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Brussels Urges vučić and Kurti to Be ‘More Reasonable’ and Engage in Talks to Diffuse Tensions

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The European Union has called on the leaders of Serbia and Kosovo to be “more reasonable” and engage in talks “without pre-conditions.”

The crisis meeting, which remains up in the air, is meant to address the latest flare-up of tensions in the region.

The EU and the US fear the growing strain between the two neighbours might spiral out of control and dismantle the progress that was achieved earlier this year in the normalisation of relations.

Josep Borrell, the bloc’s foreign policy chief, has sent an invitation to Serbia’s President Aleksandar Vučić and Kosovo’s Prime Minister Albin Kurti for face-to-face talks in Brussels, initially expected to take place sometime this week.

The call for dialogue, however, has been ignored so far as neither leader has confirmed their participation.

“The invitation is an opportunity offered to both Prime Minister Kurti and President Vucic to show that they can be constrictive after all and try to find a solution,” Peter Stano, the spokesperson for Borrell, said on Monday afternoon.

“This is not to please Brussels. This is about the future, this is about the European future for the people in Kosovo and Serbia. The lack of engagement will have, inevitably, consequences for the citizens both in Kosovo and in Serbia,” the spokesperson went on.

“This is solely the responsibility of the two leaders: President Vučić and Prime Minister Kurti. It’s no one else’s responsibility.”

Stano spoke of “very unconstructive public remarks” made in recent days, a thinly-veiled reference to the comments voiced by Vučić over the weekend.

Speaking to reporters, the Serbian leader dismissed the potential meeting as “pointless” and “completely meaningless” in the present circumstances.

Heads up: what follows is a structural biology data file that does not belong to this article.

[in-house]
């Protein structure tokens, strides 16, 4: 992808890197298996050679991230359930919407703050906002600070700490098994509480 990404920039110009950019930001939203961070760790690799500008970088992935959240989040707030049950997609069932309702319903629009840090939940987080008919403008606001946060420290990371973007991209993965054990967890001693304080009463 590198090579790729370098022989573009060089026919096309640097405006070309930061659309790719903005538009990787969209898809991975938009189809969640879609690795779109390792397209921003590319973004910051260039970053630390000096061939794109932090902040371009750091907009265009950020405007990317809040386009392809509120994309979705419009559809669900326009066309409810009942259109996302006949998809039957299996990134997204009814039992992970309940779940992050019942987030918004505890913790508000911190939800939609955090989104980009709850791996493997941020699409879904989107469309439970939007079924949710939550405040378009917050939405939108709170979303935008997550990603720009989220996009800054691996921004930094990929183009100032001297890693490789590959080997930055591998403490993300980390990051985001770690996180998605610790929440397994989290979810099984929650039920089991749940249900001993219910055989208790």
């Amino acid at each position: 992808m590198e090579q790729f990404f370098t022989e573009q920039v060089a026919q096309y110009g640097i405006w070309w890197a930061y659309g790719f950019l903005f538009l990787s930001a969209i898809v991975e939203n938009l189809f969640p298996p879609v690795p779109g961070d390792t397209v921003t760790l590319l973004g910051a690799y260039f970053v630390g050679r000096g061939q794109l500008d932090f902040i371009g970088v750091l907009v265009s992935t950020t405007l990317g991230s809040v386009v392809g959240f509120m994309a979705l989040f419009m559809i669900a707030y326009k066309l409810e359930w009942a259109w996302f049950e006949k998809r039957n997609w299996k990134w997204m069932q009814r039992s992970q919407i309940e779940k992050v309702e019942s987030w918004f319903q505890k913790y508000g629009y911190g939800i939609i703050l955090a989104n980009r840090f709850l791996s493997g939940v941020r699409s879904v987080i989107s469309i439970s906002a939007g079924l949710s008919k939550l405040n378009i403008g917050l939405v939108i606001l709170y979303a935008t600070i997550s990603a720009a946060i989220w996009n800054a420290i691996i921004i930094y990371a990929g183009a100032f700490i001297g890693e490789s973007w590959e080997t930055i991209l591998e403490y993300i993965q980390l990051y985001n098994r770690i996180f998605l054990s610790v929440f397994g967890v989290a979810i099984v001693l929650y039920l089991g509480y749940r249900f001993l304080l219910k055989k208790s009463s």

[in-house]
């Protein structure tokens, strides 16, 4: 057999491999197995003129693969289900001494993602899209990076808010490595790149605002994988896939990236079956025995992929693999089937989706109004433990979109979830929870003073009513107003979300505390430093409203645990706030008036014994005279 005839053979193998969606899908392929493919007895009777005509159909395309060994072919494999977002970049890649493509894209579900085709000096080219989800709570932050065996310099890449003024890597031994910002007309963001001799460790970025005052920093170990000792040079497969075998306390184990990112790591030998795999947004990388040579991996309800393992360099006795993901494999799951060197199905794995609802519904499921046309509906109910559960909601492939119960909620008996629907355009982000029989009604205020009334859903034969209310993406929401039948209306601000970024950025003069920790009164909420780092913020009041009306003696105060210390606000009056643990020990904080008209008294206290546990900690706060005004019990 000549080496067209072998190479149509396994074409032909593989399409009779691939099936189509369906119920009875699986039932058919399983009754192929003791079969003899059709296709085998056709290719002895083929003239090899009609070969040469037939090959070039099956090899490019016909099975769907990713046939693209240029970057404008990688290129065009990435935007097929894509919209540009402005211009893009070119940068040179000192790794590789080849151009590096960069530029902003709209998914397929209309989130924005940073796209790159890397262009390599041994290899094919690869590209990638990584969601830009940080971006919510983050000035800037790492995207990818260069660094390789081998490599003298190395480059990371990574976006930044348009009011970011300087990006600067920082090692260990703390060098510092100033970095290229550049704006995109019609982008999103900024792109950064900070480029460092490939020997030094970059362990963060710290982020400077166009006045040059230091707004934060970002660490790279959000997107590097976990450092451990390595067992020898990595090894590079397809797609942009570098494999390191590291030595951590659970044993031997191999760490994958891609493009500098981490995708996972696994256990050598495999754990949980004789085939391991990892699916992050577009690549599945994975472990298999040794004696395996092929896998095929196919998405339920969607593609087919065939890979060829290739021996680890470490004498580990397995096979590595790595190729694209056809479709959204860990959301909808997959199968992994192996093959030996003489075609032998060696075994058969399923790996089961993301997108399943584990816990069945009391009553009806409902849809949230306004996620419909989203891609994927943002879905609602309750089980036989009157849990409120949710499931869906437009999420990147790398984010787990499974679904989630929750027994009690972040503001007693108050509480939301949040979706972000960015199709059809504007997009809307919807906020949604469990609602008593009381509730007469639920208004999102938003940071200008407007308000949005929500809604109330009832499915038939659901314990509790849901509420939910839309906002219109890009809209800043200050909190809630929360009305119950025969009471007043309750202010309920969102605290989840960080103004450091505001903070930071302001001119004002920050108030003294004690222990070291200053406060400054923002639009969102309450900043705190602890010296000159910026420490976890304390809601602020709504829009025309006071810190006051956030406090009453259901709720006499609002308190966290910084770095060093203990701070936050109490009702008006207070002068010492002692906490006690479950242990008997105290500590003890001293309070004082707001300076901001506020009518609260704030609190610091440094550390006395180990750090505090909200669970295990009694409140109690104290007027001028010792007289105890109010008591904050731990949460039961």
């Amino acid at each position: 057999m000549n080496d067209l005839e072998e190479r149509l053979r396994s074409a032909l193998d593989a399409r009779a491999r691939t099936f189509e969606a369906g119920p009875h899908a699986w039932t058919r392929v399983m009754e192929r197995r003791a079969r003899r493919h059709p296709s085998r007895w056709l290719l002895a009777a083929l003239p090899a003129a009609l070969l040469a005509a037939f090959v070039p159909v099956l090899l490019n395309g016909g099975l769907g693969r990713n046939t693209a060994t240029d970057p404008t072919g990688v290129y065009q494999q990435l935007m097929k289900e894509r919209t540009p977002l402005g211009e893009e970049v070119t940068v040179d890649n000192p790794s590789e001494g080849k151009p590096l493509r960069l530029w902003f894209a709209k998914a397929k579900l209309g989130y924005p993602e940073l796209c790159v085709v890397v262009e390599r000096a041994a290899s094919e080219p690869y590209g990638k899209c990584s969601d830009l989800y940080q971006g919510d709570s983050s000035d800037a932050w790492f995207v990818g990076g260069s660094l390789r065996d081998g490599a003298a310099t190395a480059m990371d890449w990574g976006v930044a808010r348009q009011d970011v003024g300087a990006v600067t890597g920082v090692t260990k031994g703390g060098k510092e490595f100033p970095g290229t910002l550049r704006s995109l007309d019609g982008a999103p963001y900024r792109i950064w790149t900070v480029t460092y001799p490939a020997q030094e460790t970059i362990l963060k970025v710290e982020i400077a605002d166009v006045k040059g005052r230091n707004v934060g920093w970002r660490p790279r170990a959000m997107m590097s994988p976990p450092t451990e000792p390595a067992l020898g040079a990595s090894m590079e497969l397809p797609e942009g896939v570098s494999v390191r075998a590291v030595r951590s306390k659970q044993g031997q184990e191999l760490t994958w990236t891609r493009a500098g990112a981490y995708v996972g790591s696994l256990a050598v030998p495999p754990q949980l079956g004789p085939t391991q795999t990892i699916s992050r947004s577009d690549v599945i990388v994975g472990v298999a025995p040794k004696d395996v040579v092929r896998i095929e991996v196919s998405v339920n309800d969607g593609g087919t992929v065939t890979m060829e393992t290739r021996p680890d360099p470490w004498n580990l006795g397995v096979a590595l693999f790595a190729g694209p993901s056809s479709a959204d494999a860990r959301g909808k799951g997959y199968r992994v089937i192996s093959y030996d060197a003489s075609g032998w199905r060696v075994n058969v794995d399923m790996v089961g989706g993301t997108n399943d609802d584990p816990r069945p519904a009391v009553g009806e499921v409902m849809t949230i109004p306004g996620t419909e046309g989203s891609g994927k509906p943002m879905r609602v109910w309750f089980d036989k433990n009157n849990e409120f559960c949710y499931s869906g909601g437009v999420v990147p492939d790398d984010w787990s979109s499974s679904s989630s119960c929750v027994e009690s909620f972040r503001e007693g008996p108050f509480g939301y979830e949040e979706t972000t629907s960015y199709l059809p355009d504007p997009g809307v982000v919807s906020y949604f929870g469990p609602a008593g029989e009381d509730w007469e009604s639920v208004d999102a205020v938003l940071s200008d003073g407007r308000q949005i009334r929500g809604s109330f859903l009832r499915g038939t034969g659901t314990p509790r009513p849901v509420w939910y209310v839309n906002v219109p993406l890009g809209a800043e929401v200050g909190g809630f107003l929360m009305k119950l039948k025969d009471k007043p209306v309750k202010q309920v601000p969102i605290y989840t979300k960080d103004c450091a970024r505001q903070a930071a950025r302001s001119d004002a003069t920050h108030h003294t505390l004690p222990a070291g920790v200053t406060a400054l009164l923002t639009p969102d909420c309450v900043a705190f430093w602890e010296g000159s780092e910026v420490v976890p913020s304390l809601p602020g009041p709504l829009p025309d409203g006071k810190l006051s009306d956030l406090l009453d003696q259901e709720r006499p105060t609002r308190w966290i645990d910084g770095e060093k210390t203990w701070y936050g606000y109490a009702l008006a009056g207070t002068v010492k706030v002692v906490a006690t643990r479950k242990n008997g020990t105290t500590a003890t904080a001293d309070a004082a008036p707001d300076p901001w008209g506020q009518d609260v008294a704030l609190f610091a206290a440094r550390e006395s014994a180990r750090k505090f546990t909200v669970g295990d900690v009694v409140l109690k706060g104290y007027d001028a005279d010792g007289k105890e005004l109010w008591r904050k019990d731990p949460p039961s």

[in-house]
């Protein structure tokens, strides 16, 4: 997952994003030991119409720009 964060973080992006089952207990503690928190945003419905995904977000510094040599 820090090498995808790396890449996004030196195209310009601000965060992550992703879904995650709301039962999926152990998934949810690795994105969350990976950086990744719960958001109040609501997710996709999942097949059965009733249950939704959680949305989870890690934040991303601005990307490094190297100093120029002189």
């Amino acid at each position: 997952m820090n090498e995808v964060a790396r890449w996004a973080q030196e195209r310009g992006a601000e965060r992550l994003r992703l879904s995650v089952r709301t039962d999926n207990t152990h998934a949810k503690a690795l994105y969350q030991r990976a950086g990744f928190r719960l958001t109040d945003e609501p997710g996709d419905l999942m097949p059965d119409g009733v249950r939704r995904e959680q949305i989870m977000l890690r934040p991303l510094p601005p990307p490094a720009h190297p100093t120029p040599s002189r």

“I have nowhere to give in any further, I would do it for the millionth time, but I have nowhere, I have nothing more to give in and that’s it,” Vučić said on Sunday.

“Kurti wants war at any cost. It creates an environment of constant provocation and conflict.”

Meanwhile, Kurti said he has not yet decided whether to attend the Brussels meeting and is waiting to receive further information about the state of the three Kosovar police officers who are detained in Serbia.

The arrests, which Pristina has described as an act of kidnapping, are the latest chapter in a series of episodes that have drastically ratcheted up the hostility between Serbia and Kosovo.

The first sign of unrest came in late April when ethnic Serbs boycotted the elections in four municipalities in northern Kosovo, where they are a majority. This led to a reported turnover of less than 3.5% and calls for the ballot to be repeated.

Despite this, the Kosovar authorities allowed the elected mayors, who are ethnic Albanians, to take their seats. The decision prompted outrage from ethnic Serbs and clashes with NATO peacekeepers, which were forcefully condemned by the international community.

Vučić then ordered the deployment of troops to the borders under the highest level of combat readiness. Days later, amid calls for de-escalation, Serbian forces detained three Kosovo police officers, an incident that remains shrouded in uncertainty.

Belgrade claimed the officers had illegally crossed into Serbian territory carrying guns but Pristina said they had been “kidnapped” while traveling “on a road in Kosovo used by Serbian smugglers.”

Kosovo retaliated by banning the entrance of all vehicles with Serbian licence plates, a highly explosive issue that had in the past been the source of border friction.

The turn of events raises serious questions about the viability of the Belgrade-Pristina Dialogue, an EU-brokered deal that was provisionally agreed upon in February with the aim of normalising ties and resolving long-standing issues, such as the licence plates and participation in international organisations.

“High Representative (Josep Borrell) and also the EU member states expect a more reasonable attitude from partners who aspire to join the European Union,” Stano said on Monday, noting a lack of “meaningful” steps to de-escalate.

“They are both invited and we expect them to come without pre-conditions. Finding a solution is, first of all, in the interests of the people in Kosovo and Serbia.”

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